An ACC sensitive claims client was "horrified" to hear that personal details of 250 clients of the unit had been sent nationwide and to a member of the public.
The details were among more than 9000 ACC claims - some featuring well-known people - that were emailed to a person who should not have received them, in what is being described as one of the worst privacy breaches in New Zealand history.
The sensitive claims unit deals with the cases of rape and sexual abuse victims.
The details revealed included full names, the nature of each claim and dispute, and individual claim numbers.
The recipient of the information said some of the names were public figures, and others were victims of violent and sexual crimes.
The sensitive claims client - who did not want to be named but was not the recipient of the privacy breach - said it was "chilling" the details also appeared to have been sent to about 50 ACC managers who she understood had no business seeing private details of the unit's clients.
The woman was relieved when she emailed ACC today to be told her details were not in the files but said ACC had a slap-dash approach to privacy issues.
"ACC has already had to pay me $10,000 in compensation for a previous serious breach of my privacy so what the hell have they learned?
"Not only that, when I informed them of yet another breach of another of their clients' privacy, not mine, they demanded I give the information back to them," she said.
"I told them they must give me a written guarantee they would inform the person whose privacy had been breached.
They refused so I refused to give them the document.
"I still have it and even though they know that, they seem to have lost interest. Wonder why? Was it because they hoped to get the details back and just keep it quiet?"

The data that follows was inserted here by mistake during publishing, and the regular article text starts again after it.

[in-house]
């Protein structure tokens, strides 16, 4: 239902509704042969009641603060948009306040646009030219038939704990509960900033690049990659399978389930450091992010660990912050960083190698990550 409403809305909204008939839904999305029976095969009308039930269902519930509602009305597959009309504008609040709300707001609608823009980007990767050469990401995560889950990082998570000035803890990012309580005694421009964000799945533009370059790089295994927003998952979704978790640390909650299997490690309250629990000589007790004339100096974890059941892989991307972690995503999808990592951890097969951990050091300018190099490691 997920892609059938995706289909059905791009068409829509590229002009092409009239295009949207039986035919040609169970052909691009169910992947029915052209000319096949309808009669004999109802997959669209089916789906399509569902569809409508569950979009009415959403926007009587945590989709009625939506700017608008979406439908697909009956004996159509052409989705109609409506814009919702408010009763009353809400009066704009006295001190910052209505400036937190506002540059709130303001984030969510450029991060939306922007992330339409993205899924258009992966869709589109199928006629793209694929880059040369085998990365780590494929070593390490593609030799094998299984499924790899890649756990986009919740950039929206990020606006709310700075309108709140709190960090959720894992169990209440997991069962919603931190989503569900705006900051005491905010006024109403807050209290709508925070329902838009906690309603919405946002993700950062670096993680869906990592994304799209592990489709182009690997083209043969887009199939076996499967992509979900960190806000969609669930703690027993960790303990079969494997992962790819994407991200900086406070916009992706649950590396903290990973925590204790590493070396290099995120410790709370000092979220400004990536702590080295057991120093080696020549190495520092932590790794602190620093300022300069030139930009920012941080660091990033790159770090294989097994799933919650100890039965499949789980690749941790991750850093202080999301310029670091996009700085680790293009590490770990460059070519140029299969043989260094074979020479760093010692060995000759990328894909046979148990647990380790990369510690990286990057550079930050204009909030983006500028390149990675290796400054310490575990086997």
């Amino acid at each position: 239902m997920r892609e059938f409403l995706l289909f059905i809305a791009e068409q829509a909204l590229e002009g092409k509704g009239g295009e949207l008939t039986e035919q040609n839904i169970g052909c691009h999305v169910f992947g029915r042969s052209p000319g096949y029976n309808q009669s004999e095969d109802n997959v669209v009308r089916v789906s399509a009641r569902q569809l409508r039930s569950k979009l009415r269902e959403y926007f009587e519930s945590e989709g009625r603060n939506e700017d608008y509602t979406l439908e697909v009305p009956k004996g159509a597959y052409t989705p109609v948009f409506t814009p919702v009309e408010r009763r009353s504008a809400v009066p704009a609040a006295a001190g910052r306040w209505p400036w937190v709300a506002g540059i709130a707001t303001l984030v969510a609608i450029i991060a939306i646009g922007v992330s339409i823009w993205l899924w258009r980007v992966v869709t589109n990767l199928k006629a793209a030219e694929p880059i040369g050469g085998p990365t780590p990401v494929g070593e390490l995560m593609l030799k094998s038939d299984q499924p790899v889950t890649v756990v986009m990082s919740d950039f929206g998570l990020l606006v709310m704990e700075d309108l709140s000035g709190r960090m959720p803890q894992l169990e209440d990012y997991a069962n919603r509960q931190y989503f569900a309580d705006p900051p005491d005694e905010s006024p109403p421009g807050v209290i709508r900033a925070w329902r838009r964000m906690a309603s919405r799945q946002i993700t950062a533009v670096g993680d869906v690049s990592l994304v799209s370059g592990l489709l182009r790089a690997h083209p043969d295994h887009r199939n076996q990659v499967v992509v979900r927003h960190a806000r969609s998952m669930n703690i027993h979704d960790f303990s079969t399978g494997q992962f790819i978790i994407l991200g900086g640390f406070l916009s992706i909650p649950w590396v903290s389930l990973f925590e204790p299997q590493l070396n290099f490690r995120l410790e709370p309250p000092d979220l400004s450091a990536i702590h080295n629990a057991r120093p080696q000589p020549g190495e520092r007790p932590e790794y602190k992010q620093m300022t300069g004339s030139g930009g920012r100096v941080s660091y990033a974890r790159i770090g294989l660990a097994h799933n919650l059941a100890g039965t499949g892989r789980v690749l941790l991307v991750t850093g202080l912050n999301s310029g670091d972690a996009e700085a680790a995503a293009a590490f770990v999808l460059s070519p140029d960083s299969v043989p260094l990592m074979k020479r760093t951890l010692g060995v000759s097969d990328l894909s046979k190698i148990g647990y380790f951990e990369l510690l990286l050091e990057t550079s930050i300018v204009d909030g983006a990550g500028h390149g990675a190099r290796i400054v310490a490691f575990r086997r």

"WE SHOULD HAVE DONE MORE"
ACC has apologised for failing to act on the mass privacy.
Chief executive Ralph Stewart confirmed that senior ACC managers were warned three months ago and although attempts were made to try to find the files, "frankly we should have done more."
ACC had now found how it made the privacy breach and was in the process of recovering the information.
Stewart said he apologised for ACC sending private information out to someone it should not have been sent to.
The privacy breach could lead to claims for compensation, said the Green Party.
The party called for an independent investigation into the breach.
The party's ACC spokesman, Kevin Hague, said claimants who had their details passed on would need support and "possibly compensation depending on the nature of the breaches".
"It appears the ACC board and the minister have known about the privacy breaches for some time but have done nothing about them.
"We need to know what the board knew, what the minister knew, and why they have not acted. Only an independent investigation can achieve that."
Before the warning to ACC management, ACC's board and former ACC minister Nick Smith were told about systemic failures of the corporation's processes for respecting the privacy rights of claimants.
The board was given an example of a branch medical adviser who covertly communicated with an ACC assessor providing false information to manipulate a medical report in ACC's favour.